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Couple of other questions and some ideas.

Do you know what sort of breaker is getting taken out? Is it Earth Leakage, or Overcurrent? Earth leakage with a delayed onset would be really odd - while overcurrent breakers often have a slow-acting thermal element to protect against small ooverloads. In this case. it's not that the fault develops after a delay, it's just that the breaker leaves it a while before tripping.

A small overload when the machine is nominally off is quite a hazardous situation - it means that something somewhere in the system is likely to be getting very hot, and being allowed to get on with it for several minutes. This is a good way for house fires to start. The best way to test for this is to put a clamp meter (these are relatively cheap) round the live conductor (only) in the power lead, and see if you're drawing excess current at the end of the cycle. If you are, then it's just a matter of progressively disconnecting components within the machine until you find the culprit.

Ifyou're tripping an earth leakage breaker, then Dazmaraz's insulation tester is the only real way to go. Once again, get the problem to show on the tester, then progressively disconnect components until the problem disappears. Experience suggests that a proper insulation tester is much more likely to be successful than a multimeter (multimeters don't work at a high enough voltage to excite a lot of insulation breakdown type faults).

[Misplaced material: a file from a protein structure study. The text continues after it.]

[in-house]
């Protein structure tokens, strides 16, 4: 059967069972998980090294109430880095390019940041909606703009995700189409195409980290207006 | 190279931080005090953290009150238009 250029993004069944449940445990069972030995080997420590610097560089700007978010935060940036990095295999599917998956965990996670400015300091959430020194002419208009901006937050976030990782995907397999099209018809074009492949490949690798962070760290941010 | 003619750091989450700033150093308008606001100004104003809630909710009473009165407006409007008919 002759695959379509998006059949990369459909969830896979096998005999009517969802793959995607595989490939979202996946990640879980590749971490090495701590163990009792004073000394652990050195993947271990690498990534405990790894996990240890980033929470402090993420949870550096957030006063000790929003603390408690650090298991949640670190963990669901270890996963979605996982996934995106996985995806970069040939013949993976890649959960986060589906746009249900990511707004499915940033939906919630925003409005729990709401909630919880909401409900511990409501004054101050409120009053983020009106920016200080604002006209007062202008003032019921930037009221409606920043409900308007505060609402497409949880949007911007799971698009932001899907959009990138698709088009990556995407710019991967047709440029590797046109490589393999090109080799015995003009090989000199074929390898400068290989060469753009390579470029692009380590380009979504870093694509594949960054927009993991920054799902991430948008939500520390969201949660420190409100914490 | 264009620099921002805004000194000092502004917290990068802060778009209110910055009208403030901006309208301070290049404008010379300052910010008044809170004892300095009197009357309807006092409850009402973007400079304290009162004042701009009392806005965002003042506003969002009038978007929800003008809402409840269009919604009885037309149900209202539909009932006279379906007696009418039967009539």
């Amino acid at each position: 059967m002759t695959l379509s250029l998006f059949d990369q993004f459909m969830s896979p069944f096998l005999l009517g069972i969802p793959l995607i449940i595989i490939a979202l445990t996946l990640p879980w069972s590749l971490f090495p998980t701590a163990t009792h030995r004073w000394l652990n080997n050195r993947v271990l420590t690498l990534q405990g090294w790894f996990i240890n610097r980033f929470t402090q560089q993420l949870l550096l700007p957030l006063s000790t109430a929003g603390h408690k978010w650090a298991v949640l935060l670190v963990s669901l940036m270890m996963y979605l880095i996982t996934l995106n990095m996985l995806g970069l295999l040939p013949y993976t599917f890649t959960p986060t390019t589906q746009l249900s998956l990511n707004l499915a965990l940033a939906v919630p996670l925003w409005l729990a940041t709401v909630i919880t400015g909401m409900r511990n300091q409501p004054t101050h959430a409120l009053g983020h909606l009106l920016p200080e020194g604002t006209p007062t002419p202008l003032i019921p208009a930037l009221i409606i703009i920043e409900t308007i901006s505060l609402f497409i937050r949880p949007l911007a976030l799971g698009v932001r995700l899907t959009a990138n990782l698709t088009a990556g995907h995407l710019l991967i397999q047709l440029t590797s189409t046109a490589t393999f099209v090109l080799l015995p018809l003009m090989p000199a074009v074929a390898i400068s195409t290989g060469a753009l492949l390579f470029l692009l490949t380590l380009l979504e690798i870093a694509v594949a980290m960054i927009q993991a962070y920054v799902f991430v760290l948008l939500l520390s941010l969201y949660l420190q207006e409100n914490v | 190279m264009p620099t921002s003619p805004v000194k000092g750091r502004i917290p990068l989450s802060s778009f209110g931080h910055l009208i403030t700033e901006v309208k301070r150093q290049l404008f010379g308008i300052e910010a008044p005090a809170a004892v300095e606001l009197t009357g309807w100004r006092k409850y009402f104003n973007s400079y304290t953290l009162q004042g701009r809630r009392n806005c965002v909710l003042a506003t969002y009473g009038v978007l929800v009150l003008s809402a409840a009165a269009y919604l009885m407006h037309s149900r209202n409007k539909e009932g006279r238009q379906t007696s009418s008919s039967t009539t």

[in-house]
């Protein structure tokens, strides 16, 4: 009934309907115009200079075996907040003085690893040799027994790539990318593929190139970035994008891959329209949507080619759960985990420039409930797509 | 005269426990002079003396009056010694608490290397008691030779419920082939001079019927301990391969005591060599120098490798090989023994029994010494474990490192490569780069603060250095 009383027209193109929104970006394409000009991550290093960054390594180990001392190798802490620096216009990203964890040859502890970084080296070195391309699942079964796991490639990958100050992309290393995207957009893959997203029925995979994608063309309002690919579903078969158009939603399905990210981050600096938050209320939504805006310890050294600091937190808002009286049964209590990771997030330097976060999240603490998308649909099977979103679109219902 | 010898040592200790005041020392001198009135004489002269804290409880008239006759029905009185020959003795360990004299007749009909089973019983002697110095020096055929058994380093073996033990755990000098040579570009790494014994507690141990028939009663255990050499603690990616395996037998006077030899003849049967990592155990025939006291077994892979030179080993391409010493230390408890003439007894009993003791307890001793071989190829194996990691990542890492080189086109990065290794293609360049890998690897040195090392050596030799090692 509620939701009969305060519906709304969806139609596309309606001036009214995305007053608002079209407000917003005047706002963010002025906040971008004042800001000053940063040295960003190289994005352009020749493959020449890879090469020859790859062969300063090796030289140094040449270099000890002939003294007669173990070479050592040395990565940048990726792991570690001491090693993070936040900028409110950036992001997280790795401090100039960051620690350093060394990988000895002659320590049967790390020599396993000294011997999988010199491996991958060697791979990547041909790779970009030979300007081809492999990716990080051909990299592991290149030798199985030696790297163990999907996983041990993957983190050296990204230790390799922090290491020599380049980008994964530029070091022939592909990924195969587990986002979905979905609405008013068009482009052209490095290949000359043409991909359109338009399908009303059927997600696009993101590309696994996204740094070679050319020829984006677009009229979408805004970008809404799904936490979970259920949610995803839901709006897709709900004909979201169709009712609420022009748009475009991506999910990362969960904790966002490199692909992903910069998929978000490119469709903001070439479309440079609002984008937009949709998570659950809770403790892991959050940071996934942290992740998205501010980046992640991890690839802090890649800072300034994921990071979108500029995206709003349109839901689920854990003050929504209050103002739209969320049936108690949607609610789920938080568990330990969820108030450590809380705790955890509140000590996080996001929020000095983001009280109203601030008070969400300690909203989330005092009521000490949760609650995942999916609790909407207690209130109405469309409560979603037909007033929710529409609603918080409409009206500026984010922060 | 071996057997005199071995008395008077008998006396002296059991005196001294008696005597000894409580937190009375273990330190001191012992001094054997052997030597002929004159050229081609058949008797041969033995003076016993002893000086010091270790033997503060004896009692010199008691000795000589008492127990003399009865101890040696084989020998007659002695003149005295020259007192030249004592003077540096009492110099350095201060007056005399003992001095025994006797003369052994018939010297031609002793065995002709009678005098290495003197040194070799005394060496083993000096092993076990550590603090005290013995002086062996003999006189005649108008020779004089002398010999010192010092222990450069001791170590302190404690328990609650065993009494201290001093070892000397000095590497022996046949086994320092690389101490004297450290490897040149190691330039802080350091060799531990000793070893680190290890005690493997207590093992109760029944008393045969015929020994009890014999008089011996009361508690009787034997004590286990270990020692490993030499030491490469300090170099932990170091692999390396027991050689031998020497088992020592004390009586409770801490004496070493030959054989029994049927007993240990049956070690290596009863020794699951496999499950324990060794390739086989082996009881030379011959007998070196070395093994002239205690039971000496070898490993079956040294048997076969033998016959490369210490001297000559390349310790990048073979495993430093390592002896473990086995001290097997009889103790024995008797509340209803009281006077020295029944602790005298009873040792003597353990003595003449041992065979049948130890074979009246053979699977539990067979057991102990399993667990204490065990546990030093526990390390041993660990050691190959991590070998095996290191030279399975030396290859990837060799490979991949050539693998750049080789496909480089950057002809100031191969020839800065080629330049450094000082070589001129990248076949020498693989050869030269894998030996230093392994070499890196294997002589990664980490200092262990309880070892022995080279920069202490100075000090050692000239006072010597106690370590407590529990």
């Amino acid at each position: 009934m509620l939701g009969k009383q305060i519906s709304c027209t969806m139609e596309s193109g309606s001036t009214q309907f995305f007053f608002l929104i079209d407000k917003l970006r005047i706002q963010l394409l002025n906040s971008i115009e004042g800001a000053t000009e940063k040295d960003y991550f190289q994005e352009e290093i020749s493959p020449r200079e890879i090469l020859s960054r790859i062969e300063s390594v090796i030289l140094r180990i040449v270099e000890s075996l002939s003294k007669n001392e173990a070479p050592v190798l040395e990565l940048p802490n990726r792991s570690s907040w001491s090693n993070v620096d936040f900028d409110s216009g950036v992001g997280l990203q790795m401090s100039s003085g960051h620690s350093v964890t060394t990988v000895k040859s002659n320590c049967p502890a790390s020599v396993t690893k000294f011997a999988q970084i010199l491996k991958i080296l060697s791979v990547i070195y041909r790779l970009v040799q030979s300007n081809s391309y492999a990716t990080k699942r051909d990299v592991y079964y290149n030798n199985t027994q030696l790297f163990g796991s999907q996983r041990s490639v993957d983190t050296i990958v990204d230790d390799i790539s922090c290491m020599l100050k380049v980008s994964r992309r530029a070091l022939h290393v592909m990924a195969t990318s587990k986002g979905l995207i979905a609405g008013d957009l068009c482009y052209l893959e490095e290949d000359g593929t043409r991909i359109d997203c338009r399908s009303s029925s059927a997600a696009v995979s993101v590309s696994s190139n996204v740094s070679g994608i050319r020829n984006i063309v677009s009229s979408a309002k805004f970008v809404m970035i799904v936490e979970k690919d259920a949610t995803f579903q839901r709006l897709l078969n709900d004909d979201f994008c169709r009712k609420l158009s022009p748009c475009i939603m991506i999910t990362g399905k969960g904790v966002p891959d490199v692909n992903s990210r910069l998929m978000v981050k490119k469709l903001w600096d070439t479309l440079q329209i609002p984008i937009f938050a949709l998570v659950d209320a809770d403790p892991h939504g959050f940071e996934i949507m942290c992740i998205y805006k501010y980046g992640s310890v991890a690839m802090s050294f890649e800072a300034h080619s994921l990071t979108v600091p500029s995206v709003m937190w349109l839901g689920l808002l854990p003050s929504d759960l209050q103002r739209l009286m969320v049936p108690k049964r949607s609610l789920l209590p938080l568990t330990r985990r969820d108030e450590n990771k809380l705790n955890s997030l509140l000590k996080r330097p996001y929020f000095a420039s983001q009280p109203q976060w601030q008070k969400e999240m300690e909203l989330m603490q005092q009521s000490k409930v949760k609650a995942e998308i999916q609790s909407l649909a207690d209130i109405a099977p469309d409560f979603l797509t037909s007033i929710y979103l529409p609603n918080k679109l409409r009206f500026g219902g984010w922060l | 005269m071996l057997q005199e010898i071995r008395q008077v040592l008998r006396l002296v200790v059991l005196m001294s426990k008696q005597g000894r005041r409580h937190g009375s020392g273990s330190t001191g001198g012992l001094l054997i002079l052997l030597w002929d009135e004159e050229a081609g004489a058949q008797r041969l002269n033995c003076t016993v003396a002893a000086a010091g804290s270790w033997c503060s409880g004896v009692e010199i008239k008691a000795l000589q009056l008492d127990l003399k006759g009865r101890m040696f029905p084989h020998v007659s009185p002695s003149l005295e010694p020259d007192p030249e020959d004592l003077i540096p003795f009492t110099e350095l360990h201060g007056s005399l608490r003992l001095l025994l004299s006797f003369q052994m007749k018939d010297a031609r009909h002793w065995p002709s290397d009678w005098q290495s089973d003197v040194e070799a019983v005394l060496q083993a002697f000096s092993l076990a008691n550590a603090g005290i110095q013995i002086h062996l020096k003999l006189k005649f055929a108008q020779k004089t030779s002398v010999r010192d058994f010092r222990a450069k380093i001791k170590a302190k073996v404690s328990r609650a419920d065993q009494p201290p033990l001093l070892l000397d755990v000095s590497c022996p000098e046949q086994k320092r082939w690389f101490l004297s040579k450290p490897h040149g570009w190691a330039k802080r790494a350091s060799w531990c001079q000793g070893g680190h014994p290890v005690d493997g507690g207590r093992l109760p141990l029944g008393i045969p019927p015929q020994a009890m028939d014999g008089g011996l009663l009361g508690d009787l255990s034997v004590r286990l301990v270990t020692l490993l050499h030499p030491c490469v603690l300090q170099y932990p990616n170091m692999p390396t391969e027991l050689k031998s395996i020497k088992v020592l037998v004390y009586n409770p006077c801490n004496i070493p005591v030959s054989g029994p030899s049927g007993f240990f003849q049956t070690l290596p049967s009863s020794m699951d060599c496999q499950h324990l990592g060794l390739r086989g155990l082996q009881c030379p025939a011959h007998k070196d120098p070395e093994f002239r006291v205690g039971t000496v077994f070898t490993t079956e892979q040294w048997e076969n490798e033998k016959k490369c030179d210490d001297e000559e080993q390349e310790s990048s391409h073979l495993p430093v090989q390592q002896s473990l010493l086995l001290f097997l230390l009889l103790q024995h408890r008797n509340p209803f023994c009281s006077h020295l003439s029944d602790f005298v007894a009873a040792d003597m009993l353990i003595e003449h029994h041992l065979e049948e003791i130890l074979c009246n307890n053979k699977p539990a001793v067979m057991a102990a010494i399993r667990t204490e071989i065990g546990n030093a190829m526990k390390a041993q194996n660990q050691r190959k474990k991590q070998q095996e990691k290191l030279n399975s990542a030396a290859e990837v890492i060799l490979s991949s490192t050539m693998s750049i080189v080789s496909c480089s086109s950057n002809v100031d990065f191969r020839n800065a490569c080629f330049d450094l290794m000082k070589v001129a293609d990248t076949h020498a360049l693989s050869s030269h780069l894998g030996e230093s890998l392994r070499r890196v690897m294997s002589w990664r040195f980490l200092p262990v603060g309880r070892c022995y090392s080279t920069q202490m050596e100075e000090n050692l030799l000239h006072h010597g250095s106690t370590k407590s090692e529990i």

Posted on Mar 04, 2008

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If there are no problems during the cycle then I think you are "right on" with your observation about the power switch. That is the only component "in play" after the cycle is over. Most power switches are single throw-double pole, so that when you push down the power circuit gets completed. If it only happens a few minutes after you leave the switch ON after the cycle ends, there is still power to one side of the switch and if a short circuit takes place between the 2 poles due to a fault in the switch itself, probably due to something in the switch overheating, then it will also blow the main breaker. Apparently, If you leave it OFF for a while, you can then run another cycle O.K. because whatever overheated in the switch then cooled down and was no longer short-circuiting.

Posted on Mar 04, 2008

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Get yourself an insulation resistence tester and put one lead on the earth pin of the mains plug select continuity on the tester and touch any bare metal on your machine it should beep. After put the lead that you connected to metal on the live pin of the plug close the washer door turn machine on.Now select 500 v on the tester and press the ideal range must be above 2 meg ohms with a minimum of 0.5 ohms if you get a reading below then you have a prolem with the washer, but if above 2 meg ohms it maybe your mains socket. Good luck

Posted on Mar 03, 2008

  • Darren Moxam
    Darren Moxam Mar 05, 2008

    I mean the complete washing machine